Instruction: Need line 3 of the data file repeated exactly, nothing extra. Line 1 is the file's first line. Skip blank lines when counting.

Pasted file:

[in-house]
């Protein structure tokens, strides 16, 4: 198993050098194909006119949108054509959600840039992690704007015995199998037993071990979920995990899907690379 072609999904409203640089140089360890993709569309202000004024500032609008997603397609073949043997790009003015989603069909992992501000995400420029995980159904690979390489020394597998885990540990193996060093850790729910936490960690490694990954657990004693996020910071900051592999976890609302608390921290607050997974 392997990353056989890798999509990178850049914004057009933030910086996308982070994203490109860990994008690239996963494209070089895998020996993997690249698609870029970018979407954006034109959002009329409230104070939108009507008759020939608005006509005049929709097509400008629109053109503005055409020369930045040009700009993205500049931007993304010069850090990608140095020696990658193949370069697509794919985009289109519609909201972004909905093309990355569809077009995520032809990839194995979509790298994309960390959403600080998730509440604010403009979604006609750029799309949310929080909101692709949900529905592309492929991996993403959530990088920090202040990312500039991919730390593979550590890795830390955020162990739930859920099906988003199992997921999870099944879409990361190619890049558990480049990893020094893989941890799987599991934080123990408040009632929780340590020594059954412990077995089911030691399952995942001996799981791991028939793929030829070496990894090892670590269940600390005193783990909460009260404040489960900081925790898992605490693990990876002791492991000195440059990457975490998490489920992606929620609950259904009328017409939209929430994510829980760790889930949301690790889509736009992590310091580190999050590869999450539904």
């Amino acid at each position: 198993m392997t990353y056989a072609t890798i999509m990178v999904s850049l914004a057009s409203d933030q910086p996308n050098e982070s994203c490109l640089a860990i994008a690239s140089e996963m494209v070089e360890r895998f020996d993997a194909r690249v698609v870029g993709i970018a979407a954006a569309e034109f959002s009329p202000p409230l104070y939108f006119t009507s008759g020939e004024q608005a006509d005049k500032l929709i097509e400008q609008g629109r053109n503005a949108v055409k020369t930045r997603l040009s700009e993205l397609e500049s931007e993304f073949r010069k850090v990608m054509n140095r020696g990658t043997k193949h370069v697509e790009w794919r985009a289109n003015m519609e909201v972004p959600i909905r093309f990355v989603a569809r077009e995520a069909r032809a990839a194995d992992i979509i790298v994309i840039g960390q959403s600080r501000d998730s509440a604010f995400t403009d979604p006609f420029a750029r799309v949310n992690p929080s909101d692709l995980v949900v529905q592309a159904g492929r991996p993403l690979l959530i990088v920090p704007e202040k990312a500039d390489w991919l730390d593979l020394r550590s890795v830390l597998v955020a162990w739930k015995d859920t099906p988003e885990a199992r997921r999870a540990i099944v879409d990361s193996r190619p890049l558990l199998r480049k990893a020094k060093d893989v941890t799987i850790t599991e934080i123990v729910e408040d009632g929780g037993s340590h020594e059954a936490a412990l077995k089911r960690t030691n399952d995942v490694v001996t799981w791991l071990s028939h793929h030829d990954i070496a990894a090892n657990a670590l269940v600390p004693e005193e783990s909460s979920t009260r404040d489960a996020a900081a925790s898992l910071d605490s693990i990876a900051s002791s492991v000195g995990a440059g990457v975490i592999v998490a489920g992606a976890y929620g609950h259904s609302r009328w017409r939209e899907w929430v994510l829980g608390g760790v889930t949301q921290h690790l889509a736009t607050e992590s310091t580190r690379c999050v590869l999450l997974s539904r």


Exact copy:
């Amino acid at each position: 198993m392997t990353y056989a072609t890798i999509m990178v999904s850049l914004a057009s409203d933030q910086p996308n050098e982070s994203c490109l640089a860990i994008a690239s140089e996963m494209v070089e360890r895998f020996d993997a194909r690249v698609v870029g993709i970018a979407a954006a569309e034109f959002s009329p202000p409230l104070y939108f006119t009507s008759g020939e004024q608005a006509d005049k500032l929709i097509e400008q609008g629109r053109n503005a949108v055409k020369t930045r997603l040009s700009e993205l397609e500049s931007e993304f073949r010069k850090v990608m054509n140095r020696g990658t043997k193949h370069v697509e790009w794919r985009a289109n003015m519609e909201v972004p959600i909905r093309f990355v989603a569809r077009e995520a069909r032809a990839a194995d992992i979509i790298v994309i840039g960390q959403s600080r501000d998730s509440a604010f995400t403009d979604p006609f420029a750029r799309v949310n992690p929080s909101d692709l995980v949900v529905q592309a159904g492929r991996p993403l690979l959530i990088v920090p704007e202040k990312a500039d390489w991919l730390d593979l020394r550590s890795v830390l597998v955020a162990w739930k015995d859920t099906p988003e885990a199992r997921r999870a540990i099944v879409d990361s193996r190619p890049l558990l199998r480049k990893a020094k060093d893989v941890t799987i850790t599991e934080i123990v729910e408040d009632g929780g037993s340590h020594e059954a936490a412990l077995k089911r960690t030691n399952d995942v490694v001996t799981w791991l071990s028939h793929h030829d990954i070496a990894a090892n657990a670590l269940v600390p004693e005193e783990s909460s979920t009260r404040d489960a996020a900081a925790s898992l910071d605490s693990i990876a900051s002791s492991v000195g995990a440059g990457v975490i592999v998490a489920g992606a976890y929620g609950h259904s609302r009328w017409r939209e899907w929430v994510l829980g608390g760790v889930t949301q921290h690790l889509a736009t607050e992590s310091t580190r690379c999050v590869l999450l997974s539904r």